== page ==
Ontario Public Interest Research Group of Peterborough
Sioux Lily Dickson
Sioux Lily Dickson has called Peterborough home for all of her adult years. She was given her first camera when she was nine years old and spent long nights in the darkroom as a teenager. There is barely a day that goes by without the creation of a few photographic witnesses.
Sioux’s work celebrates the beauty of the overlooked. Her favourite thing to photograph are dumpsters and the alleys they live in. When not creating abstracts of organically generated patinas, she shares her gaze regarding difference in order to highlight the joys and sorrows of accessibility and inclusion. Her ability to art finally restored after beginning treatment for a long undiagnosed illness, she now views the world only through accessible apertures. Her art would not be as telling without her advocacy and her advocacy would not be as florid without her art. Activism and art are her twin muses.
What influenced you to use art as a form of activism?
I was an activist before I was able to return to arting. Creativity restored, the ways in which I can make art now have changed. Whether I can do the thing or I need to find accommodations to do the thing, accessibility entirely dictates the art I am able to make. It was an interlaced birth; merging advocacy and art was never a conscious choice.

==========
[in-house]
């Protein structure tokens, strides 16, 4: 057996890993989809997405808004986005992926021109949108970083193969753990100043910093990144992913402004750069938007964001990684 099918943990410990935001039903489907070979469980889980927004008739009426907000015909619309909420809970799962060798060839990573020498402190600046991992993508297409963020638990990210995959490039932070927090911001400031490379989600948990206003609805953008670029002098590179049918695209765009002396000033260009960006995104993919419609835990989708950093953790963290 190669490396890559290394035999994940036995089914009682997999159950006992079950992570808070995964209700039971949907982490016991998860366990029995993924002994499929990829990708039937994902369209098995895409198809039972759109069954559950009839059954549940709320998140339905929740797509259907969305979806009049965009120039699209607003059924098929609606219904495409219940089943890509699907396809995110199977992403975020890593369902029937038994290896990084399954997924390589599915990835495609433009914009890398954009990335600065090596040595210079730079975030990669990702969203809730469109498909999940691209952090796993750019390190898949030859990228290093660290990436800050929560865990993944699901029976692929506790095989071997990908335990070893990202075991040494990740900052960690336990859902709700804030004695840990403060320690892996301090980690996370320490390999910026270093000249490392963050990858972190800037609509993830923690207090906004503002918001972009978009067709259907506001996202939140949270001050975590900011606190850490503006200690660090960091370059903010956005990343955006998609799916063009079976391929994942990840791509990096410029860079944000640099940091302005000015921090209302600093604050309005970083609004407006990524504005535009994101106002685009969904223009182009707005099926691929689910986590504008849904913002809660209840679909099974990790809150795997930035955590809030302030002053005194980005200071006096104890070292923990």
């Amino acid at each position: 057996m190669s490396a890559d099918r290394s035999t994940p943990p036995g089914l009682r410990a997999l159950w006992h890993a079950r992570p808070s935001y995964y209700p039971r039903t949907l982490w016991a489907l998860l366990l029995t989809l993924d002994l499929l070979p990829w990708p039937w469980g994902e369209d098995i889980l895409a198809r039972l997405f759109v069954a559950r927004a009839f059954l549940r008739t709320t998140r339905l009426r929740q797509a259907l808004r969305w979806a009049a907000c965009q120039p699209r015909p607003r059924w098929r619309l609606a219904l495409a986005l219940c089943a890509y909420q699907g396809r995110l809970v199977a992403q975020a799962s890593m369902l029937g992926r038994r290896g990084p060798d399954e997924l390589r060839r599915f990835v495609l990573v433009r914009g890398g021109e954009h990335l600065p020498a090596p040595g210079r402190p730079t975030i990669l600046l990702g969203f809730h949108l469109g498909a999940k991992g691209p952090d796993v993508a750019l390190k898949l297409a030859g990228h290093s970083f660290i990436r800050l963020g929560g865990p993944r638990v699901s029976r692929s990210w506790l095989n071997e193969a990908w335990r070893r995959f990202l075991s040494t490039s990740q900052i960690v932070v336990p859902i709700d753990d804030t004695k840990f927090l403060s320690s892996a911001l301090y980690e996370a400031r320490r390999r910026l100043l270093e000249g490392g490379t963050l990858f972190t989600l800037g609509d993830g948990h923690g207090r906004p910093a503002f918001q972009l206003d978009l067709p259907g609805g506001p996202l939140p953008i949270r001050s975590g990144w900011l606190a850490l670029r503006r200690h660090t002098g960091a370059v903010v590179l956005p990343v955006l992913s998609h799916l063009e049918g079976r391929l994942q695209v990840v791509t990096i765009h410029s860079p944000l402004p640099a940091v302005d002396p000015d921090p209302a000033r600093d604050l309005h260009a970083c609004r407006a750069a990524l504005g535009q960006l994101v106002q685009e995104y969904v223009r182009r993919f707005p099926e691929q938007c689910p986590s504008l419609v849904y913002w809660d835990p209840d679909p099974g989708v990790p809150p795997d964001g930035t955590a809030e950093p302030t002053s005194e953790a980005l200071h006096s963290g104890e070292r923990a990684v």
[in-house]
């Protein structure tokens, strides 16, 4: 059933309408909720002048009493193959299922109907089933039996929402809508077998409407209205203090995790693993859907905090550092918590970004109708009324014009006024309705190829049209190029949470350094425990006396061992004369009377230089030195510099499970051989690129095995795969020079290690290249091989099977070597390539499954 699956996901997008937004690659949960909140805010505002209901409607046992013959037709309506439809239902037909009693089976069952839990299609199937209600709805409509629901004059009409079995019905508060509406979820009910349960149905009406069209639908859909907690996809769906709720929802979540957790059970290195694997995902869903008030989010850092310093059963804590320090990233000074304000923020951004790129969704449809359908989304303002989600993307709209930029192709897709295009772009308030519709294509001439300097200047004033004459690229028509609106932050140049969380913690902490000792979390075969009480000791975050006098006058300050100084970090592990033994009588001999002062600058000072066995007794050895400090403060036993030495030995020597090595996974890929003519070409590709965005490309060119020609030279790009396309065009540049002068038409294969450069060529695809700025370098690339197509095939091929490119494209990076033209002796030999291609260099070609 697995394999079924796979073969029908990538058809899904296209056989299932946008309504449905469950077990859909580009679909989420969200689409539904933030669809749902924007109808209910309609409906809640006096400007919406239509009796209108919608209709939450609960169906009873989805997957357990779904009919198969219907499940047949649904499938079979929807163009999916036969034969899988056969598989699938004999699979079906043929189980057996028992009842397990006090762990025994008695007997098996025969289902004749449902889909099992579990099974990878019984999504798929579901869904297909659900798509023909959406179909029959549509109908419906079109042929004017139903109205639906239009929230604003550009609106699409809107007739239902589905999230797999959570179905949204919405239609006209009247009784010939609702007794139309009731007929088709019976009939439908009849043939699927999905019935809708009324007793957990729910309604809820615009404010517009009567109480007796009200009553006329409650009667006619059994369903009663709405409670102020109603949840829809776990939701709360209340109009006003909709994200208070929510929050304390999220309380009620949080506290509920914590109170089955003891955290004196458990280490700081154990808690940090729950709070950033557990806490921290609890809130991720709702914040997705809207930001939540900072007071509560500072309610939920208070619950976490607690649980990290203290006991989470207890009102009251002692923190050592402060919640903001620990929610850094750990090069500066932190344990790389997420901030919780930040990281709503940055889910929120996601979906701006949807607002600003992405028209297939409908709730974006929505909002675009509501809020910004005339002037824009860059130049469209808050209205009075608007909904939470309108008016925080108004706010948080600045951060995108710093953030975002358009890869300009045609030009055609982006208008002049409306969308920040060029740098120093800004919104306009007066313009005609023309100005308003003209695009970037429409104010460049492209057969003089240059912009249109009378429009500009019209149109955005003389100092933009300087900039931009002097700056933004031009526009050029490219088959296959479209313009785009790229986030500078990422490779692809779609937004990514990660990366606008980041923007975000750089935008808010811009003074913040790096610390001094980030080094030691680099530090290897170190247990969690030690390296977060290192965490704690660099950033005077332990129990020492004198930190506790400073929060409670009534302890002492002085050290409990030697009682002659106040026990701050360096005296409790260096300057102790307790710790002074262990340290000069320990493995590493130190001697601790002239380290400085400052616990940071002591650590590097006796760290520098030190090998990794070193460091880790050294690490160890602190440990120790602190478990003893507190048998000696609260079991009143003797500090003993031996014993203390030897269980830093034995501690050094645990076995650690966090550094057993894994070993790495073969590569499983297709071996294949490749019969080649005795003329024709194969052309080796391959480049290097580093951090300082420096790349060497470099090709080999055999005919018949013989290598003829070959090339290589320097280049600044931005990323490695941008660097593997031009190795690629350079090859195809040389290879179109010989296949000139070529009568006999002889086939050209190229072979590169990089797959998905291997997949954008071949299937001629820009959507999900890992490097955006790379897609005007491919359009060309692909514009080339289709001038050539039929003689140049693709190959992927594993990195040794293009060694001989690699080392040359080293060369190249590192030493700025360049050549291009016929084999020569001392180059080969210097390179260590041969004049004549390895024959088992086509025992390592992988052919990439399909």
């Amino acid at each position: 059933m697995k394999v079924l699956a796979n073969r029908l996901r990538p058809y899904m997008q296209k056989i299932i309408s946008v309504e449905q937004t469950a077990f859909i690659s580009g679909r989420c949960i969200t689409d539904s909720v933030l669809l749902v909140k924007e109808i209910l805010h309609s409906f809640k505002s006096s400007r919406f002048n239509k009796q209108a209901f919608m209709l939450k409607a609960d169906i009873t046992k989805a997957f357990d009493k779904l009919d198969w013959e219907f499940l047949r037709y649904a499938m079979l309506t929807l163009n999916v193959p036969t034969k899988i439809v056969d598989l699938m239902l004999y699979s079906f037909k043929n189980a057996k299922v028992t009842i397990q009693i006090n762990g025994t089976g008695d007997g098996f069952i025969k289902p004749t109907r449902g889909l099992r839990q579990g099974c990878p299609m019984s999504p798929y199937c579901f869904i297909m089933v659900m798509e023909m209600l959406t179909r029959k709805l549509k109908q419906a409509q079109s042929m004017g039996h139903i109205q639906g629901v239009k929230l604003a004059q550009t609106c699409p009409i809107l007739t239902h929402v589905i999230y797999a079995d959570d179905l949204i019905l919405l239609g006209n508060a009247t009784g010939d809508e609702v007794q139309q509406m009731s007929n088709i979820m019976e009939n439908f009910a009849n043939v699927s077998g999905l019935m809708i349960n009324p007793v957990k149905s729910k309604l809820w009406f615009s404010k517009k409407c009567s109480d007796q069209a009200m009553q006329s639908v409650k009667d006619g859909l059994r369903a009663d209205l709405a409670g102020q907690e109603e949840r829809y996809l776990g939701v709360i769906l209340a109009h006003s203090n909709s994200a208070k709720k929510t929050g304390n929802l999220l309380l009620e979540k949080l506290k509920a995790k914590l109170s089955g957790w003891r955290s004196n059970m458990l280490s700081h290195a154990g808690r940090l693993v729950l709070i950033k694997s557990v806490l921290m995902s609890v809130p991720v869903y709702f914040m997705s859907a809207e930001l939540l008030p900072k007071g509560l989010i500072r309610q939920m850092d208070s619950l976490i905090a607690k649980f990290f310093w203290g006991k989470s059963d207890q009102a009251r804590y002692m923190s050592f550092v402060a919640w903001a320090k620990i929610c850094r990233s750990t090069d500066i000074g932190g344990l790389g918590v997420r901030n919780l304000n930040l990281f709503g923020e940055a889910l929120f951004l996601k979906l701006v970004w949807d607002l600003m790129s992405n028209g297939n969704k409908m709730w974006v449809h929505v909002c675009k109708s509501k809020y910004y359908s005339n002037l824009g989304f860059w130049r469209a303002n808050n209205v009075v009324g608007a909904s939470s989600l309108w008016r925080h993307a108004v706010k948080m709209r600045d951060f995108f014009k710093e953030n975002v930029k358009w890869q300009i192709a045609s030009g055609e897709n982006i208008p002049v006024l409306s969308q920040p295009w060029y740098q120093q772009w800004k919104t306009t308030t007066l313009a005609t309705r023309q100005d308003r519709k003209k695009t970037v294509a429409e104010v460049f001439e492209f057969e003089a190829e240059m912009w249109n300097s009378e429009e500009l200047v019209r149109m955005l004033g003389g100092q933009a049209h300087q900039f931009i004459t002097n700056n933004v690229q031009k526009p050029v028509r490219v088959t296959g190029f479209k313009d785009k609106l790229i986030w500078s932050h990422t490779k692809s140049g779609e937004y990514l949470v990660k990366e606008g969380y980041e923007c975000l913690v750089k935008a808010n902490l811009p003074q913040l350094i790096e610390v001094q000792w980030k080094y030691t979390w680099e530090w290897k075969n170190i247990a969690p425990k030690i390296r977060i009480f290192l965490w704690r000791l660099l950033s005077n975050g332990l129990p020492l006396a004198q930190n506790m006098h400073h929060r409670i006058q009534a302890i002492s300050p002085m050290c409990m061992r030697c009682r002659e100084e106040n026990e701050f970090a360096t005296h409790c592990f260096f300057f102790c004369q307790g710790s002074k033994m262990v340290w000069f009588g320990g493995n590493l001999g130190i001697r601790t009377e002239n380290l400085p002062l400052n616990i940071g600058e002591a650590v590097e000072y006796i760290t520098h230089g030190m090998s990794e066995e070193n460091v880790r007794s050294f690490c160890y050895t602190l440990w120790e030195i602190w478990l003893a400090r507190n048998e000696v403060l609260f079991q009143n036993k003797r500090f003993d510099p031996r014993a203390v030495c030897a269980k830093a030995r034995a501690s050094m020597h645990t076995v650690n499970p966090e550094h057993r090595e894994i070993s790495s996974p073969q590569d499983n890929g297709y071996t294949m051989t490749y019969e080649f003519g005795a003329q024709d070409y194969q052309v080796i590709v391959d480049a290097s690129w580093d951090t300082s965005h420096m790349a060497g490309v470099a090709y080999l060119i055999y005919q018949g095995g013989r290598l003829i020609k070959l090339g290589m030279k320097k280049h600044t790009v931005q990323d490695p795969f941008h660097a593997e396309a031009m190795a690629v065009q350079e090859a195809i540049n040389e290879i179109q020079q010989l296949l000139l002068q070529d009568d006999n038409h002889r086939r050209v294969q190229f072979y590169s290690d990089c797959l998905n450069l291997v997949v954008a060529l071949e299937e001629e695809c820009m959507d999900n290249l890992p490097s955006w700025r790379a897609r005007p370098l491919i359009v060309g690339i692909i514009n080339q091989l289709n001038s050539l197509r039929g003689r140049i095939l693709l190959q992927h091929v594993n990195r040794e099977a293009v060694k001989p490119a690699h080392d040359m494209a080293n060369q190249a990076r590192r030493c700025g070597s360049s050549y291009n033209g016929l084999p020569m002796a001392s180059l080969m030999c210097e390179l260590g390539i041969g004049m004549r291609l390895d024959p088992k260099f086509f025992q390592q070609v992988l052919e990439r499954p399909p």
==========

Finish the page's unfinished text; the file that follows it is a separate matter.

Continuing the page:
-Sioux Lily Dickson
How do you promote activism through your work?
In sharing my art, accessibility and inclusion are unavoidable aspects of conversation. As a pre-covid activist, I’d go into schools and businesses to share experiential workshops about accessibility. When a person struggles to get through a doorway using a wheelchair, that epiphany about inclusivity stays with them. My hope is that I can bring that same dawning as people engage with my work. I need to highlight the urgency in creating accessible communities.
The art I was making for my own amusement before covid is now one of the few vehicles I have left to continue my advocacy. That there are now more opportunities for artists with disabilities means I must speak about how things became more inclusive in the blink of an eye. In accommodating for one variable (covid), many people are now included in conversations and activities that were barrier laden before. My work promotes accessibility awareness as the only equitable choice for our community and accessibility allows for me to create the work. Art and activism are forever hand in hand for me.